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Longshore Act - Port of New Orleans

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If your claim is disputed or denied, then the employer and insurance carrier are responsible for paying your attorney’s fees.  You have nothing to lose by hiring an experienced longshore attorneyto represent you in your claim.

What is the Longshore Act

The Longshore and Harbor Workers Compensation Act (LHWCA), often referred to as the “Longshore Act”, provides a federal workers comp remedy for injured longshoremen.  Benefits are administered by the Division of Longshore and Harbor Workers Compensation (DLHWC), a division of the Office of Workers Compensation Programs (OWCP) within the U.S. Department of Labor (DOL).

Who is a Longshoreman or Harbor Worker

Generally, if you work loading, unloading, building, repairing, or breaking vessels, you fall under the Act.  These jobs often include stevedores, crane operators, forklift operators, rail workers, ship fitters, and more.  If you are injured while working on navigable waterway or an adjoining area such as a port, wharf, dock, pier, dry dock, shipyard, or rail yard, you may be entitled to benefits under the Longshore Act.

Additional Information

  • Longshore Act Benefits 
  • Longshore Litigation Process


Section 905(b) Vessel Negligence


Maritime workers injured on a vessel who do not qualify for seaman status may sue a vessel owner, including his or her employer, for negligence under Section 905(b) of the Longshore Act. This remedy permits an injured worker to recover damages when he was injured because the vessel was turned over in an unreasonably dangerous condition or the actions of vessel owner caused the worker’s injuries.

ship repairs


hearing loss claims

Hearing Loss Claims


Many longshoremen are unaware that they are due compensation and medical benefits under the Longshore Act for any ratable hearing loss they suffer while employed as a longshoreman.  Hearing loss is a scheduled injury, meaning that total monaural (one ear) hearing loss entitles the injured worker to 52 weeks of compensation, while total binaural (both ears) hearing loss entitles the worker to 200 weeks of compensation.  The amount of compensation an injured worker receives is pro-rated according to his or her impairment rating which is determined via an audiogram.  For instance, if your audiologist finds that you have 20% binaural hearing loss, you would be entitled to 40 weeks of disability compensation at your calculated compensation rate of two-thirds your AWW.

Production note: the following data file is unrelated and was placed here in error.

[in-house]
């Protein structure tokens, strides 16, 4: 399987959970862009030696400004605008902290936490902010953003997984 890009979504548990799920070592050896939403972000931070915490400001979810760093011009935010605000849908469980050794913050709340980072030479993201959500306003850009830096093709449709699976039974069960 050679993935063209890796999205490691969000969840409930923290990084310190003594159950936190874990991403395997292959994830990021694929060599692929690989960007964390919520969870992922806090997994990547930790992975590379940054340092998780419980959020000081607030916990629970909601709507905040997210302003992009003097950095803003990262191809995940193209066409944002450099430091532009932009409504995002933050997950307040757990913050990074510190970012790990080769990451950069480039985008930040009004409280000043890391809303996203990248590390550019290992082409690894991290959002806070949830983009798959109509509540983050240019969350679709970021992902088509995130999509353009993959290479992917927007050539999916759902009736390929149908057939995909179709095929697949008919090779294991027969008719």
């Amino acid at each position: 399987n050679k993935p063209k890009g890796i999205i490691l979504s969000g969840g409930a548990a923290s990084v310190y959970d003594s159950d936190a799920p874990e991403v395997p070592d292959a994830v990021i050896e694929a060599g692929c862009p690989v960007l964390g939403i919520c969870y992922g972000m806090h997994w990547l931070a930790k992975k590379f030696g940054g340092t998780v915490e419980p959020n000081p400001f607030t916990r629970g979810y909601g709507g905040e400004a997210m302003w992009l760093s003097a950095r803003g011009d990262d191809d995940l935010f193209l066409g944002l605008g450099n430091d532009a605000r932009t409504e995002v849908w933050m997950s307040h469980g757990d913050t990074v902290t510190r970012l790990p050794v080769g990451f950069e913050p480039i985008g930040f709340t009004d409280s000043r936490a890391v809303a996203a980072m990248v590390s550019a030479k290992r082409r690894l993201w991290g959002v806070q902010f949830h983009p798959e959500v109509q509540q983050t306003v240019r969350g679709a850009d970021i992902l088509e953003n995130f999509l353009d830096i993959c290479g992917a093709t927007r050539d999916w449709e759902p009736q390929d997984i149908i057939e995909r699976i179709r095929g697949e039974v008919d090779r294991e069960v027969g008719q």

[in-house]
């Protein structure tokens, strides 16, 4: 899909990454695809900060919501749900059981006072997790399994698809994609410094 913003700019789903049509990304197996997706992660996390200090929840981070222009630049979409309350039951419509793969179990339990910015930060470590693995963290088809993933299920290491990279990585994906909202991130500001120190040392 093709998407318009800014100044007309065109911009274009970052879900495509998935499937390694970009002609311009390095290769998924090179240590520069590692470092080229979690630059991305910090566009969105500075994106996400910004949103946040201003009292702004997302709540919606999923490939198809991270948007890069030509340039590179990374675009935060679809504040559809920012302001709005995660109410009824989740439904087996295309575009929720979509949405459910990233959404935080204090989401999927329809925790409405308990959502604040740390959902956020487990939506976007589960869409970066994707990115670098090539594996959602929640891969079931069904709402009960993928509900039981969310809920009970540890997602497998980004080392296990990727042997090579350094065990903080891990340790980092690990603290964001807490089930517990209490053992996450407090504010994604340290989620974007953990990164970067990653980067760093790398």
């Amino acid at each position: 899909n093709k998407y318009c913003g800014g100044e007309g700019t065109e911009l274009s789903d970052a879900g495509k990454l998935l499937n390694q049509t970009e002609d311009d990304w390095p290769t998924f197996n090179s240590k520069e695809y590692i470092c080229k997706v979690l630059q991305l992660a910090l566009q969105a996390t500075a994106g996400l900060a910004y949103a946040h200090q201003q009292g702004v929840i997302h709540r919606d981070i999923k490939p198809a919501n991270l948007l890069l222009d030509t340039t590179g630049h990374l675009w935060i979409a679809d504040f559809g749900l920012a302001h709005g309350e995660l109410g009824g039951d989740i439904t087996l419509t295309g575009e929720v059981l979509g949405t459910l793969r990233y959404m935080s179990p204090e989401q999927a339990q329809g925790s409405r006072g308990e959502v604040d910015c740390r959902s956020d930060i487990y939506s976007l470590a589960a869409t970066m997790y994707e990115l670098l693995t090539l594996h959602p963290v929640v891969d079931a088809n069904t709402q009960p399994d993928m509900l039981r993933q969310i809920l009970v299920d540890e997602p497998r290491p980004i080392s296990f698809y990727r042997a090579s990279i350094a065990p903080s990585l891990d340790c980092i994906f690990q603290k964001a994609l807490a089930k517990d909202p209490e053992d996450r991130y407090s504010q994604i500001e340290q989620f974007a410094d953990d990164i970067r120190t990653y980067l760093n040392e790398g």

If you suspect that you may have hearing loss and have worked as a longshoreman or on offshore oil rigs, call us today for a free consultation.

Outer Continental Shelf Lands Act 


oil rig

The Outer Continental Shelf Lands Act (OCSLA) is an extension of the Longshore Act that covers injured workers aboard most offshore oil and gas rigs and platforms.  Under OCSLA, offshore oilfield workers are entitled to the same benefits as longshoremen.

Longshore News

  • LHWCA situs and statusRail Yard Worker Fails LHWCA Situs and Status Tests
    In Longshore
    Claimant worked for Employer for twenty years when he became aware that his exposure to workplace noise had caused hearing loss. He brought a claim under the Longshore Act. He argued that although he worked as a trackman operating switching engines, he sometimes worked on a track near a shipping channel and was a member of the longshoreman’s union, thus, he was a longshoreman under the Act. Employer controverted the claim on the grounds that Claimant never worked on, over, or adjacent to navigable waters. Employer further argued that switching cars was not integral or necessary to the loading or unloading of a vessel. [Continue reading]
  • OCSLA jurisdictionGeographical Proximity is Not the Only Factor in Deciding OCSLA Jurisdiction
    In Longshore
    Plaintiff filed suit under the Outer Continental Shelf Lands Act (OCSLA), alleging injuries to his left elbow, cervical spine, and lumbar spine as the result of an accident that occurred while working on Ram-Powell, a tension-leg fixed platform, located in the Gulf of Mexico in Viosca Knoll Block 956. The parties agreed that under OCSLA the substantive law for injuries occurring on fixed offshore platforms located on the outer continental shelf is the law of the adjacent state. However, they disagreed as to which state’s law applied. Plaintiff argued that Louisiana law should apply as it was the geographically closest to the platform in question. Defendants, on the other hand, asserted that Alabama was the adjacent state and its law should apply, and filed a motion for summary judgment on the issue. [Continue reading]

Contact Us

Need assistance with your longshore injury claim?  Contact an experienced Longshore Act attorney today.

365 Canal Street, Suite 2610
New Orleans, LA 70130

Telephone: (504) 872-9224

Facsimile:   (504) 702-1924

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